A Collision of Values


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My essay, "Calls to Throw Out RoHS Unnecessary," has generated a number of acrimonious responses from people opposed to the RoHS ban on lead (Pb). I have read through each one and the cited references. After giving it much thought I have reached the conclusion that the source of the contention is a collision of values. Based on what I have read, here are my thoughts on the values held by each side.

These are the values underlying the global trend toward environmental stewardship, RoHS and similar legislation:

  1. A chemical is guilty until proven innocent and may be banned under the precautionary principle

  2. In the absence of scientific evidence of harm, environmental decisions are made using the best available information, common sense, politics and the precautionary principle

The EC has clearly stated how they will apply the precautionary principle. (See Resource 1)

These are the values I ascribe to Gordon Davy and Harvey Miller based on their writings:

  1. A chemical is innocent until proven guilty and may be banned only with such proof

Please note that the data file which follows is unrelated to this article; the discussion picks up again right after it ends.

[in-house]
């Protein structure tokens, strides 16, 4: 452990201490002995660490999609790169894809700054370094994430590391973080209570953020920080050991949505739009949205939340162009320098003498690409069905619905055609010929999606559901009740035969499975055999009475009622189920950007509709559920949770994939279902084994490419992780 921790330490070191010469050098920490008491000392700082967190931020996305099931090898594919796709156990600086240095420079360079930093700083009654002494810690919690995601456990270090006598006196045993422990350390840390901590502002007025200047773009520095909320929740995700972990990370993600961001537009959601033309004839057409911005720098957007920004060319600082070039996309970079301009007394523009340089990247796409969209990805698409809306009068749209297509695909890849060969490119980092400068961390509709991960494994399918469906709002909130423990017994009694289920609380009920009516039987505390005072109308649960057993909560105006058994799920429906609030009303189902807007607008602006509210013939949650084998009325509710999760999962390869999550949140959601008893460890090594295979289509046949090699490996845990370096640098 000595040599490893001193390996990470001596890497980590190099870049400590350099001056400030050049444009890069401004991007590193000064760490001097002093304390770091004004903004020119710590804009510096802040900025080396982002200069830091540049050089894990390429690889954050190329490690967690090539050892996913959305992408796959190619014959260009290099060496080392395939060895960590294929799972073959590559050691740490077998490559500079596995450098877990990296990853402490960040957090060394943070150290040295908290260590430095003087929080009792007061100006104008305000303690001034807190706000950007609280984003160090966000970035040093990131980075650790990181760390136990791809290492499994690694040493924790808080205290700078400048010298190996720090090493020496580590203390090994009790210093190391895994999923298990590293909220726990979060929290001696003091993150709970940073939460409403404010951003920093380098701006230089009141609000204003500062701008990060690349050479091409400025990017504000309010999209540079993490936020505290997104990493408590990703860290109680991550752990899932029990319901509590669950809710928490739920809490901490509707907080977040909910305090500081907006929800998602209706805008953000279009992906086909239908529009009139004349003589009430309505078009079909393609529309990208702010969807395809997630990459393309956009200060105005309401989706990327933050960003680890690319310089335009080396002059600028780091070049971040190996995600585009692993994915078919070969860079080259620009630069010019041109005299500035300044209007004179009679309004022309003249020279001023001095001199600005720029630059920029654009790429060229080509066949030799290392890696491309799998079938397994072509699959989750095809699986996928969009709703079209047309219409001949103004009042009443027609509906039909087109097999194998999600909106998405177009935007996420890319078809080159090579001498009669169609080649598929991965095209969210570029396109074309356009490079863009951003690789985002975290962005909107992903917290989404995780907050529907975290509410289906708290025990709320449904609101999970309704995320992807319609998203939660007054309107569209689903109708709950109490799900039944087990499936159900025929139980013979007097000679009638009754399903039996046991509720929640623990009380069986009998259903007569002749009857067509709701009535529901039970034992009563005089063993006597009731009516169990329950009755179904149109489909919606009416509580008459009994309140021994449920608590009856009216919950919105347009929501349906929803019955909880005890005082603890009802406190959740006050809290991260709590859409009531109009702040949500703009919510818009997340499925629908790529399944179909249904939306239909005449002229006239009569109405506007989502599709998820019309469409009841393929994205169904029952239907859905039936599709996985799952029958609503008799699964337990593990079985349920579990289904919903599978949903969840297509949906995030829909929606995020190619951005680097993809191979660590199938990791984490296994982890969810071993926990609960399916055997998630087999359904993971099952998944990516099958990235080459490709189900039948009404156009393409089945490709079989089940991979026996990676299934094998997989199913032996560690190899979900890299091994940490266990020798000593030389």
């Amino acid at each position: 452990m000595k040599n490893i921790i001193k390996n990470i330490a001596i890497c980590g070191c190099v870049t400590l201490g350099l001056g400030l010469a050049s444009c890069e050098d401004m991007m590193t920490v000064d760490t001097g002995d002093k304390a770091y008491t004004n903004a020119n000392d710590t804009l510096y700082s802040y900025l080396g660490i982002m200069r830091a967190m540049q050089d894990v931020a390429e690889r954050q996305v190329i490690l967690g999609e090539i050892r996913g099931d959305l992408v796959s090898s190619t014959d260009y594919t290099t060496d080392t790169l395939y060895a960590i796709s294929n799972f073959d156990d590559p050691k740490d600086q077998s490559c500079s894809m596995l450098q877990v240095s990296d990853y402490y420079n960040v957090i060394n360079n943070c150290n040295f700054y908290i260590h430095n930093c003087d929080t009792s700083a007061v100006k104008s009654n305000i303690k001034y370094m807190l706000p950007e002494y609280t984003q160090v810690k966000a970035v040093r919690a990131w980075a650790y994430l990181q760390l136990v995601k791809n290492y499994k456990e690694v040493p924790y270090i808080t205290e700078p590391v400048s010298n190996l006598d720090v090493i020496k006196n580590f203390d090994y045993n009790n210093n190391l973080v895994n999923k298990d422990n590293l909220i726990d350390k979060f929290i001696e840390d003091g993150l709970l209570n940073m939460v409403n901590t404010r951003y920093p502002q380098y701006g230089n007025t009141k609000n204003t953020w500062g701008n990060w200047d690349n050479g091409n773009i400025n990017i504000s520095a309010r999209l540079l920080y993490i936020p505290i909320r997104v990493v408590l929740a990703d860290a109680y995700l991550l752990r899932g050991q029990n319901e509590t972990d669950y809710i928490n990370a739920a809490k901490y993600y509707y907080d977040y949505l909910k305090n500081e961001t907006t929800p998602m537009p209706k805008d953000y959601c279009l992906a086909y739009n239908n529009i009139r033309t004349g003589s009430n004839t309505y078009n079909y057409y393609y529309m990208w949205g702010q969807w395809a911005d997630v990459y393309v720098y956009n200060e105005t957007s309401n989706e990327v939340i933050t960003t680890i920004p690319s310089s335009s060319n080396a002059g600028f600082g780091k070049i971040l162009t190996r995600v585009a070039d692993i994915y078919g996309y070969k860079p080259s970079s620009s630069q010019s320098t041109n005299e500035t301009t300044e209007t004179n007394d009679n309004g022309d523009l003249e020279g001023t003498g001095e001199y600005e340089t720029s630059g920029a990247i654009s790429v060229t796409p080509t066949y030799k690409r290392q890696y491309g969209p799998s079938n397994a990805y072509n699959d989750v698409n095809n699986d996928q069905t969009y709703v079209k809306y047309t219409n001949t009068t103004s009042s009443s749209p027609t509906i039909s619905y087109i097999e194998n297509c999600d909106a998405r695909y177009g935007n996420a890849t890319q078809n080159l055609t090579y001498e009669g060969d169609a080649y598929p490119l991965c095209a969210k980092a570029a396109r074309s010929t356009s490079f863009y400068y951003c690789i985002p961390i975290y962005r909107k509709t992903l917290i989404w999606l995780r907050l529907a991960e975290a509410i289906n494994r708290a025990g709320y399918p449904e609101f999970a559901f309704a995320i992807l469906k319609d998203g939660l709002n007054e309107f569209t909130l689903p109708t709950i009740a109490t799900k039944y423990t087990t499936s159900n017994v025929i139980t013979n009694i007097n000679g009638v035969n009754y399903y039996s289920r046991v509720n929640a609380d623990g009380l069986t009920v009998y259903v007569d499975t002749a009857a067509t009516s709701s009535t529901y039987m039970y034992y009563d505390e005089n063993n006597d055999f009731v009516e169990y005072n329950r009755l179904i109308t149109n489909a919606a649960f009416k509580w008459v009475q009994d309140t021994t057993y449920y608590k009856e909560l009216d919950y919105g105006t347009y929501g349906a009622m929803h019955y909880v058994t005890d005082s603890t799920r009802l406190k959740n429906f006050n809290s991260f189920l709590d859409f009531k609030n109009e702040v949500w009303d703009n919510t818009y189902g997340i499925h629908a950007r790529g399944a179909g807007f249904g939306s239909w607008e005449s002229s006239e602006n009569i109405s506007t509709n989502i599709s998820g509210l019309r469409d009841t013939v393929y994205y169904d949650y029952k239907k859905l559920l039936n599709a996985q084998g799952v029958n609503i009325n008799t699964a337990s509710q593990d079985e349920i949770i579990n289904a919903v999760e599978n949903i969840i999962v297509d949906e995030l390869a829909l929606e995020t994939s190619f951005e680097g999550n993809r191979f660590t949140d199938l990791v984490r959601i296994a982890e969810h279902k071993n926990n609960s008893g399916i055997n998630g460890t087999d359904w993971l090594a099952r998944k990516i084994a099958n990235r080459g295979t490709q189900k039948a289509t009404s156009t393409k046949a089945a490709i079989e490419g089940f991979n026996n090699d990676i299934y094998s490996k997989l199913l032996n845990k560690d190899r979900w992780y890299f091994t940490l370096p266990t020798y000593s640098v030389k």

2. Environmental goodness and badness are universal and monolithic constants

  3. Governmental regulations must be perfect when released

There is of course a significant chance I have mistated these values. I have not found any clear statement of values on the RoHSUSA.com website. When I searched the IPC.org website, I was unable to find archives of the Lead Free Forum, which is apparently where Gordon Davy has posted most of his comments. Consequently, I am limited to public web pages and email communications. Of course, I would be happy to list the actual values being applied by these three authors.

Below are individual quotes supporting the values I have attributed to the authors above.

1. A chemical is innocent until proven guilty and may be banned only with such proof "Because of widespread litigation drawing attention to the issue, people will learn that even if RoHS-compliant hardware were to become the only hardware available anywhere in the world, no cases of poisoning by lead, or by any of the other prohibited substances, would be prevented because there never have been any cases from such use." - Davy Here the bar is set at demonstrating human poisoning due solely to exposure to Pb in electronics.

2. Environmental goodness and badness are universal and monolithic constants"Despite oft-repeated claims to the contrary, disposal by municipal incineration or by any kind of landfilling of waste electronics does not measurably harm the environment." - Davy Harm to the environment is not defined here, but is clearly a core value."... lead is the more benign metal to alloy with tin for electronic solder-- from a total eco-logical system point of view." - Miller Another undefined environmental value. Note that in both cases, the environment is valued, but exactly how it is valued is unstated and left to the reader to assume.